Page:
How to Spot a Shady Contractor

Tips on How to Spot a Dishonest Contractor from

1) Make the first move

If a contractor comes to you unsolicited looking for business, he may not be reputable. Ignore the contractor who comes knocking on your door with an offer and go find someone on your own.

2) Ask a test question

Test him with a question you already know the answer to. For example, if there's a crack in your wall, say something like, 'I hope I don't need to re-sheetrock the entire room!' If he responds, 'You very well might,' he's probably trying to scam you.

3) Ask for references

Ask for references from three other customers from three different time periods. Even a bad contractor can do a good job once, and you want to prove that he's consistent. If he hesitates to give you the information, run!

4) Get his card

Ask for his business card; if there's a post-office box instead of a real address, that's a red flag. Call the number on the card and make sure he picks up; some numbers are voicemail services you can't trace.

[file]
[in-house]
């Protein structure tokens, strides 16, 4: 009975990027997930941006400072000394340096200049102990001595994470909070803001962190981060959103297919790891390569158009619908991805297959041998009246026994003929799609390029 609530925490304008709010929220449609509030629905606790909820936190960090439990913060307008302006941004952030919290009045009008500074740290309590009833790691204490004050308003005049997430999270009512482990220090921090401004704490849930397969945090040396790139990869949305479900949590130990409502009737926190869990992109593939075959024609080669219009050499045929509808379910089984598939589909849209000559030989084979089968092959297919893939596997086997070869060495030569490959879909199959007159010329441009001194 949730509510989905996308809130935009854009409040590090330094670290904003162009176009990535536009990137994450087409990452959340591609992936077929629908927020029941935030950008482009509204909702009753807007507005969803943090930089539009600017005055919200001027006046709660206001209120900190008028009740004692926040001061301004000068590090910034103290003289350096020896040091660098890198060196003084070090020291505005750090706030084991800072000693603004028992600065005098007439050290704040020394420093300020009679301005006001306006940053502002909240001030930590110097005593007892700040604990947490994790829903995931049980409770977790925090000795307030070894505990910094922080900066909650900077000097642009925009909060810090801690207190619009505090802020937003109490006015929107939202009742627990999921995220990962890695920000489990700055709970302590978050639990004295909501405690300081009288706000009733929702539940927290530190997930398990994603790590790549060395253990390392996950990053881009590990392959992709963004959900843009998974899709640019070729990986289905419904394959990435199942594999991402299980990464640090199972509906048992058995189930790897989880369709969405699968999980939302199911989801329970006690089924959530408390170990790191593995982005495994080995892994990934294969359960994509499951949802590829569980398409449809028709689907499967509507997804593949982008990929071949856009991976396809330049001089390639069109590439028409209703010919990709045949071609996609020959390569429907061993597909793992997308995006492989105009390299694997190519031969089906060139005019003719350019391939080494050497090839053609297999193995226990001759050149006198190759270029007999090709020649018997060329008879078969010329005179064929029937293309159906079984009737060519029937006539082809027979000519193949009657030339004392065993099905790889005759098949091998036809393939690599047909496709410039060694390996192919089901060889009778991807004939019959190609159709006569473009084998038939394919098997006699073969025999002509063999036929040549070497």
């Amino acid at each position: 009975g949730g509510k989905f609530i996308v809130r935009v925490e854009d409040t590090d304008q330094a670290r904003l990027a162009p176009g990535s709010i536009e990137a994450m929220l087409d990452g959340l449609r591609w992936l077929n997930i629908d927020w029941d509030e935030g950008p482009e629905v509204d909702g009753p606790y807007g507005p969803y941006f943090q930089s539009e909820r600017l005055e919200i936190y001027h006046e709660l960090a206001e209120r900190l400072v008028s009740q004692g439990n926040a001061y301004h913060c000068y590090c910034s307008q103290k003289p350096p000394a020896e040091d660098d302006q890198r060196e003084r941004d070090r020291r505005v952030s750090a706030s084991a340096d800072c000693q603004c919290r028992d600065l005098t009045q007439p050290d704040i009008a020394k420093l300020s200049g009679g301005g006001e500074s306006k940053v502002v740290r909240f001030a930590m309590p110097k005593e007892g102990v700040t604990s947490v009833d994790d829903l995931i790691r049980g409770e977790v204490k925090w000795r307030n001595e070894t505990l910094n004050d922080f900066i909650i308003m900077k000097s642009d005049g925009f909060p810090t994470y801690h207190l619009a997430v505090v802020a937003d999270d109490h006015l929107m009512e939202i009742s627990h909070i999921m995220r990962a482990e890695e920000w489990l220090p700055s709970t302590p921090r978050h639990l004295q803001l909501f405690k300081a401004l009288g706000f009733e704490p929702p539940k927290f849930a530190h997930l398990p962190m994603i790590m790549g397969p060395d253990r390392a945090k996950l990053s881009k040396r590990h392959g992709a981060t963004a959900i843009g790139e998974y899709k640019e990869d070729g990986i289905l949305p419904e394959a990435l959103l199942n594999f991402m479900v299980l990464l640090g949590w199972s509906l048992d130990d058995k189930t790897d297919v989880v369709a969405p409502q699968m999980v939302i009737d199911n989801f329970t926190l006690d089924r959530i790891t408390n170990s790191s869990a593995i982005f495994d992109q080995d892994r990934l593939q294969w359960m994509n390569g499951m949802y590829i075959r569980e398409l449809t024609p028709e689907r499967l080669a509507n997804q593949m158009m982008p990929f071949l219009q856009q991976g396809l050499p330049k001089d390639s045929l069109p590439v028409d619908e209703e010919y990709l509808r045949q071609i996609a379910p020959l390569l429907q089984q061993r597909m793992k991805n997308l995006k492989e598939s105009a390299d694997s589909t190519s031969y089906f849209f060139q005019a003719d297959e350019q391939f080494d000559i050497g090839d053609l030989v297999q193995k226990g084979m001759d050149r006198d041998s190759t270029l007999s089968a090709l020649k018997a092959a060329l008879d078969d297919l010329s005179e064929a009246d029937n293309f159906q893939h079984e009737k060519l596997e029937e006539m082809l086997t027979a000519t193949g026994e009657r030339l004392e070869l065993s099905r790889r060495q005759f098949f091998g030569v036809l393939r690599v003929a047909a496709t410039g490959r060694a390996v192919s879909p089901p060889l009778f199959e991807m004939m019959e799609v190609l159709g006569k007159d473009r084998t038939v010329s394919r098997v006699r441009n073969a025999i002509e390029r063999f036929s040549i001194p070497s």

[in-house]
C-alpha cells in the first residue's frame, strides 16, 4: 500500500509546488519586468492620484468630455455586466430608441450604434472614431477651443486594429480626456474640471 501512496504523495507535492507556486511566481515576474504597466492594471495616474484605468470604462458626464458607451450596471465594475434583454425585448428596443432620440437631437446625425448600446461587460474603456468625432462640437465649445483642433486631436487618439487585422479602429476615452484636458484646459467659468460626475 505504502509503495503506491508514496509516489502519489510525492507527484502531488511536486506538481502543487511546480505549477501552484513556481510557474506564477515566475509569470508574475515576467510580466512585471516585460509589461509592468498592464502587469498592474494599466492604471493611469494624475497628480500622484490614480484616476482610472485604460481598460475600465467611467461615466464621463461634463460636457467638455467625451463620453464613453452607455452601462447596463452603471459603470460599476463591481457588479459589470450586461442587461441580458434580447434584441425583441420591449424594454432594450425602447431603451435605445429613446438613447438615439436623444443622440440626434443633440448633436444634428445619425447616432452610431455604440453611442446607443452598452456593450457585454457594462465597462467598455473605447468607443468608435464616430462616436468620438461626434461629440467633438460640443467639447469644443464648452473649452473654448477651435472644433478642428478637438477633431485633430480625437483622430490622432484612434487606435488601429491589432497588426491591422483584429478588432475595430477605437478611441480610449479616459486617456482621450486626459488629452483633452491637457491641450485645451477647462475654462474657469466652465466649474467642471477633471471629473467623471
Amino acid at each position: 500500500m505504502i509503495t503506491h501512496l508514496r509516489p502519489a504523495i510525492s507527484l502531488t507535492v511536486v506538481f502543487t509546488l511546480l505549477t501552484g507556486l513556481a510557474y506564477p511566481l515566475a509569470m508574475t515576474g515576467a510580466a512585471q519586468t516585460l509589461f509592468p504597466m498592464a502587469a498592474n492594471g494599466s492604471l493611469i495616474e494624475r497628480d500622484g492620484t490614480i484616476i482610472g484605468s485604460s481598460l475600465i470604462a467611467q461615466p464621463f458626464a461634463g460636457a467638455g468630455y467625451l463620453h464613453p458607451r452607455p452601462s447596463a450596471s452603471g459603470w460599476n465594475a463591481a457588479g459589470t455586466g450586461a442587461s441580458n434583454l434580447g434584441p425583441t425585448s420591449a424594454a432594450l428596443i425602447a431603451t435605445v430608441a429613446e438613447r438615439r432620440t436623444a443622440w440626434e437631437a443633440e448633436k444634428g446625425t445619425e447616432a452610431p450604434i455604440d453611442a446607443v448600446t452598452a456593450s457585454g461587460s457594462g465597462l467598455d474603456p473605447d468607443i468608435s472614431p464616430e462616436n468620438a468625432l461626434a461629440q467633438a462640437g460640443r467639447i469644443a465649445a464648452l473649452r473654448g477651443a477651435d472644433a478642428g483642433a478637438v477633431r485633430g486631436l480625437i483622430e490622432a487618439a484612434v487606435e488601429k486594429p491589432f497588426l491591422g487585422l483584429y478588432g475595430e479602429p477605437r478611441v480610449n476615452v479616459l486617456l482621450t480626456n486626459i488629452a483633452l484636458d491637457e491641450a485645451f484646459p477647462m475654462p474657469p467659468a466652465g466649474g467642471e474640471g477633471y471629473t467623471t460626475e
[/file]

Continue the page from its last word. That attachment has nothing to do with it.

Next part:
5) Check him out

Call the Better Business Bureau and see if there are any complaints about him, and the State Board of Contractors to make sure he's reputable. Also, search for him online; if he's a scammer, others may have posted complaints about him.

6) Get it in writing

Never trust a contractor who says you don't need a written contract. And don't sign a blank contract or one with blank spots; he could write anything in there later and you would be responsible.

7) Ask about permits

If there's a lot of construction work, odds are you'll need permits from your city or county. If he says you don't need them, or insists you get them, that's a sign he's not licensed.

8) Pay by check

A reputable contractor will never insist on cash or a big deposit. A reasonable down payment is 30% of the total cost. And don't give the remainder of the money until the job is done and you've inspected it.

     ** Evan's tip: If the contractor requires you to pay for materials, do not give him money until after the materials are on your property.  Once they are in your possession and paid for, they are your property.  If the contractor tries to remove them it's theft.

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